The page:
Paul in Thessalonica and Berea

screen-shot-2017-01-03-at-7-35-31-pmI spent a large part of today preparing to teach my second grade Sunday School class this coming Sunday. It is the first meeting of the new year. It is hard to believe that it is already 2017. I am excited to teach the New Testament this semester. We are starting midway through Acts. Last year, we went through the entire Bible in one year. It was a neat 3,000 foot view of the Bible, learning that it is all about Jesus. This week, we are going to examine Acts 17:1-15.

I. Paul presents Christ in the Scriptures

The Apostle Paul was on his second missionary journey, being led by the Holy Spirit. He had just been in Philippi and planted a church there with two families. Lidia accepted Christ and then had Paul share with her entire household. After being thrown in prison for casting out a demon from a fortune telling slave girl, Paul shared with the head jailer and he accepted Christ. Then, the head jailer took Paul to his own home and his entire household accepted Christ. Now, Paul is in Thessalonica.

1 Now when they had traveled through Amphipolis and Apollonia, they came to Thessalonica, where there was a synagogue of the Jews.

2 And according to Paul’s custom, he went to them, and for three Sabbaths reasoned with them from the Scriptures,

3 explaining and giving evidence that the Christ had to suffer and rise again from the dead, and saying, “This Jesus whom I am proclaiming to you is the Christ.”

Paul had a plan while he was on his mission. Being led by the Holy Spirit to make disciples involves planning and working according to that plan. When Paul entered a new city, he always looked for fellow Jews. In Philippi, there were not enough Jewish men to have a synagogue so the few Jews who were there were meeting to pray by the river. Paul found them and did Bible study with them from the Old Testament. In Thessalonica, there were plenty of Jews and they met on the Sabbath in a synagogue. Paul found them and for three straight Saturdays, Paul met with them and did Bible study, explaining the Scriptures.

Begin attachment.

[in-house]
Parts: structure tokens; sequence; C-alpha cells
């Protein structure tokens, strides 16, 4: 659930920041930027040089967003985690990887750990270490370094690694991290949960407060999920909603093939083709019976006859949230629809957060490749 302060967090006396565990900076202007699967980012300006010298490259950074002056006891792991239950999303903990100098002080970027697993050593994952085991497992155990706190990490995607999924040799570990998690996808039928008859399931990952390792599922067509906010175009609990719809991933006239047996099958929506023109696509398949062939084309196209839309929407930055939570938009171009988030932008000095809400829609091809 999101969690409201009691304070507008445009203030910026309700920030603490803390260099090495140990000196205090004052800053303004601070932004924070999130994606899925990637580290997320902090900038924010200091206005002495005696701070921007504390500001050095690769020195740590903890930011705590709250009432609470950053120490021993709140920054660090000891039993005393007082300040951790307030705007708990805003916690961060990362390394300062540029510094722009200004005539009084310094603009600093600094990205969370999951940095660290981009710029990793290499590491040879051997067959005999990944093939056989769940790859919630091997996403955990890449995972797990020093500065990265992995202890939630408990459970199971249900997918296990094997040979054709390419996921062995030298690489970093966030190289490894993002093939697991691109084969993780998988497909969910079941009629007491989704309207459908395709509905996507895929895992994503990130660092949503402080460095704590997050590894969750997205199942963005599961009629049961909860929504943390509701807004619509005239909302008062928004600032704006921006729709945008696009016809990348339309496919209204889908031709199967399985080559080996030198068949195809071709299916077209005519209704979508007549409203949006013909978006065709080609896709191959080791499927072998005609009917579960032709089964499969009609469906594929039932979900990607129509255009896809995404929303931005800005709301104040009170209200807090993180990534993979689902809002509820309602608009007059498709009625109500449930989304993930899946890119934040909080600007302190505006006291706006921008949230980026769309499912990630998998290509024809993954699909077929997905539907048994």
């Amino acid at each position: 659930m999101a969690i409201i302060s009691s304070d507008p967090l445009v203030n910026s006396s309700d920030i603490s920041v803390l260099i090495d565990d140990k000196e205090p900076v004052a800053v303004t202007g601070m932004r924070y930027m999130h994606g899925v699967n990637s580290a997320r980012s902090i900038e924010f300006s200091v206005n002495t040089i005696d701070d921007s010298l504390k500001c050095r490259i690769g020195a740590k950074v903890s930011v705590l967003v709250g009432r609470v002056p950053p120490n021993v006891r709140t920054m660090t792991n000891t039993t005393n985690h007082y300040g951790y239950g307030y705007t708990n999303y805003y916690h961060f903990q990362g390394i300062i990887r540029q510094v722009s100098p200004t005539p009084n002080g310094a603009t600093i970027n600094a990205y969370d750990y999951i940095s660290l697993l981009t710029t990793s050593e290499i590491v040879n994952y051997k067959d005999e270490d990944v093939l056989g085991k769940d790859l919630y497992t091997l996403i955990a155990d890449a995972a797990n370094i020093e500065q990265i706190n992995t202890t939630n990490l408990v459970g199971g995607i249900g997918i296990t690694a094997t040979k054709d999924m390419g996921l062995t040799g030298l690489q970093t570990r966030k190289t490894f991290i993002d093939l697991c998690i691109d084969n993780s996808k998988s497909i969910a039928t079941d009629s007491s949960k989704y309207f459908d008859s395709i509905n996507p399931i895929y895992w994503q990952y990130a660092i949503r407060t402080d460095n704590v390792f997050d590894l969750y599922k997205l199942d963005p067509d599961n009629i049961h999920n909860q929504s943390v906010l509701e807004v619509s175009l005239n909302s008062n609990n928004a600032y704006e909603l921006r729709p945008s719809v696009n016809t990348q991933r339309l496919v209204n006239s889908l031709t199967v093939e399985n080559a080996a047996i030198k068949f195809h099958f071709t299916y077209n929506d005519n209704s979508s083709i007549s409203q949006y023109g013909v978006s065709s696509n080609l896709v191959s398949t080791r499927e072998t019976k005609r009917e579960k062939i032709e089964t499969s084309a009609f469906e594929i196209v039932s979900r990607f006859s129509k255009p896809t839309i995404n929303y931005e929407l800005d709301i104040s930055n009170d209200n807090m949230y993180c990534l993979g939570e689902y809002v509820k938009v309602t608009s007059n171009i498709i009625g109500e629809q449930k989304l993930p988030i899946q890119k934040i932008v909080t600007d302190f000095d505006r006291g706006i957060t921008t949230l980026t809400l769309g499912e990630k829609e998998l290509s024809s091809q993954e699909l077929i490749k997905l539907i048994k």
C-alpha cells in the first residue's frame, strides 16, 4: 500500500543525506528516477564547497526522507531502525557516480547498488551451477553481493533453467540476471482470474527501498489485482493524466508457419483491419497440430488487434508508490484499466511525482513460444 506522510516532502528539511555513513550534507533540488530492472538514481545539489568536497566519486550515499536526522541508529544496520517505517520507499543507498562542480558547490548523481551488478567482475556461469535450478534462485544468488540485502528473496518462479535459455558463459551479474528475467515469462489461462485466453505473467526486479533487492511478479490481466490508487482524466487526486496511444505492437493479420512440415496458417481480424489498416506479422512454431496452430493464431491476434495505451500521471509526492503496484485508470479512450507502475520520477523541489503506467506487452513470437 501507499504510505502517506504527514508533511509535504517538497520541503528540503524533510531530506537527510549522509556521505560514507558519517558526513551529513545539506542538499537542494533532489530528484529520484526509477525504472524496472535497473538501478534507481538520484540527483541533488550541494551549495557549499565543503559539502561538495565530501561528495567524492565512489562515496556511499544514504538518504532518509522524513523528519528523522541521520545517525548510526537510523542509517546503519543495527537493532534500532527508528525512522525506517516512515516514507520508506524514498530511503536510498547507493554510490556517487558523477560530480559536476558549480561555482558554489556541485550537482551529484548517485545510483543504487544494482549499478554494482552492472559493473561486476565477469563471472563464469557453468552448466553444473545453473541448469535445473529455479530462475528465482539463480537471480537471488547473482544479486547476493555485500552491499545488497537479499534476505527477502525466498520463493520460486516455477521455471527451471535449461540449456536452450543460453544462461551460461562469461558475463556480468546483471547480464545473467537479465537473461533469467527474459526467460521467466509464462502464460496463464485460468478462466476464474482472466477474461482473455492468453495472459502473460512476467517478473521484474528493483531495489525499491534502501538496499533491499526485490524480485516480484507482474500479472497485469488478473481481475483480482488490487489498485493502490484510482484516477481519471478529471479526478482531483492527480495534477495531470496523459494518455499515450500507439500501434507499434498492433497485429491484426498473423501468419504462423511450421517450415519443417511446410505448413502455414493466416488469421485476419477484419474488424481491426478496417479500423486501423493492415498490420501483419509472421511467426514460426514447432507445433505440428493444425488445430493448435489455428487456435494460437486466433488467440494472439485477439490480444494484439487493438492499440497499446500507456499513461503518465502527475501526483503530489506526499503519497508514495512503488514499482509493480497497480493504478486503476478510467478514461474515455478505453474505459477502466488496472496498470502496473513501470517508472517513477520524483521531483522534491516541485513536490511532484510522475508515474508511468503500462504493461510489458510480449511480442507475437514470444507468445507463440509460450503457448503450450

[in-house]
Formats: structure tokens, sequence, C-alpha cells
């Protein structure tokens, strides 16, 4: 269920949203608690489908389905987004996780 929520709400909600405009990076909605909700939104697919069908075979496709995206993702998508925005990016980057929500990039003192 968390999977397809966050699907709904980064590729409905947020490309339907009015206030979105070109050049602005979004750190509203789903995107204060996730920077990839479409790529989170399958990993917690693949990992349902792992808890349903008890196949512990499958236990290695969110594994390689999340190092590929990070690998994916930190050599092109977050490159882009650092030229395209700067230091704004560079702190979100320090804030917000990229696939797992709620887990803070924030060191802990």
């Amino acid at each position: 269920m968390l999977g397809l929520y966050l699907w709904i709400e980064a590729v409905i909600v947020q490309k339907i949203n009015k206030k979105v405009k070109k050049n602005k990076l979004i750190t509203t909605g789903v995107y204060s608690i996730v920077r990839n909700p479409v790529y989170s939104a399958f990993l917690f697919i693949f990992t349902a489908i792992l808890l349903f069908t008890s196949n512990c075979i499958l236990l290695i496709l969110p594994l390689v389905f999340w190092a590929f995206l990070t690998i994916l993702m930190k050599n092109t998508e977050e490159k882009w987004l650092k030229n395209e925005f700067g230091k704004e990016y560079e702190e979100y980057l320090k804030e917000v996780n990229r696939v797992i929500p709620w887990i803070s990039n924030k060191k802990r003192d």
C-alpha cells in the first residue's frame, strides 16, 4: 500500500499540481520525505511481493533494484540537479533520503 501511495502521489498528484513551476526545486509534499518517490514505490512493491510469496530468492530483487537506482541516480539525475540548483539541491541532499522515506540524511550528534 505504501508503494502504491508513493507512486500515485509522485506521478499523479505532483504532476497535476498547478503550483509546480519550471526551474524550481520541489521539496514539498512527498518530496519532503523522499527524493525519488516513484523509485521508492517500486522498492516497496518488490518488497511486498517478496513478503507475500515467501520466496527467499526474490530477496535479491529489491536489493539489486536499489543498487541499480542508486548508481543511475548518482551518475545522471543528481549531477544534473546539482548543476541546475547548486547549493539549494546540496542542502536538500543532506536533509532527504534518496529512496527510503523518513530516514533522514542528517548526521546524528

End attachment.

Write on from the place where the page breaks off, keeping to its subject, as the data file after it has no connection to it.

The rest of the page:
We will take a look at the people’s response in a moment. After leaving Thessalonica, Paul found himself in Berea.

10 The brethren immediately sent Paul and Silas away by night to Berea, and when they arrived, they went into the synagogue of the Jews.

Once again, Paul follows his same plan, finding a synagogue and meeting with the Jews, teaching Jesus Christ from the Scriptures. This is a great plan for discipleship. Find people who are searching for God. Meet them where they are. Study the Scriptures with them, presenting Christ from the Scriptures. This is a fulfillment of the Great Commission given to all followers of Jesus Christ. Do you meet with people on a regular basis to explain Christ from the Scriptures? Do you plan ways to meet people in your own culture and teach them the Word of God?

II. People’s reaction to the Gospel

There are two reactions mentioned in Acts 17. In 17 years of ministry, I have seen many responses but these two are common.

4 And some of them were persuaded and joined Paul and Silas, along with a large number of the God-fearing Greeks and a number of the leading women.

Some of the people who were present in the synagogue over that three week period of studying the Scriptures came to accept Christ as Lord and Savior. There were Jews who accepted Christ as well as Gentiles who were searching for God. Paul’s job was to present Christ in the Scriptures and then the Holy Spirit convinced them of the Truth. This is the reaction that we want to see. It is not the only reaction but it is a reaction. In order for this reaction to take place, people need to come face to face with Christ through the Scriptures. Now, let’s turn our attention to the second reaction.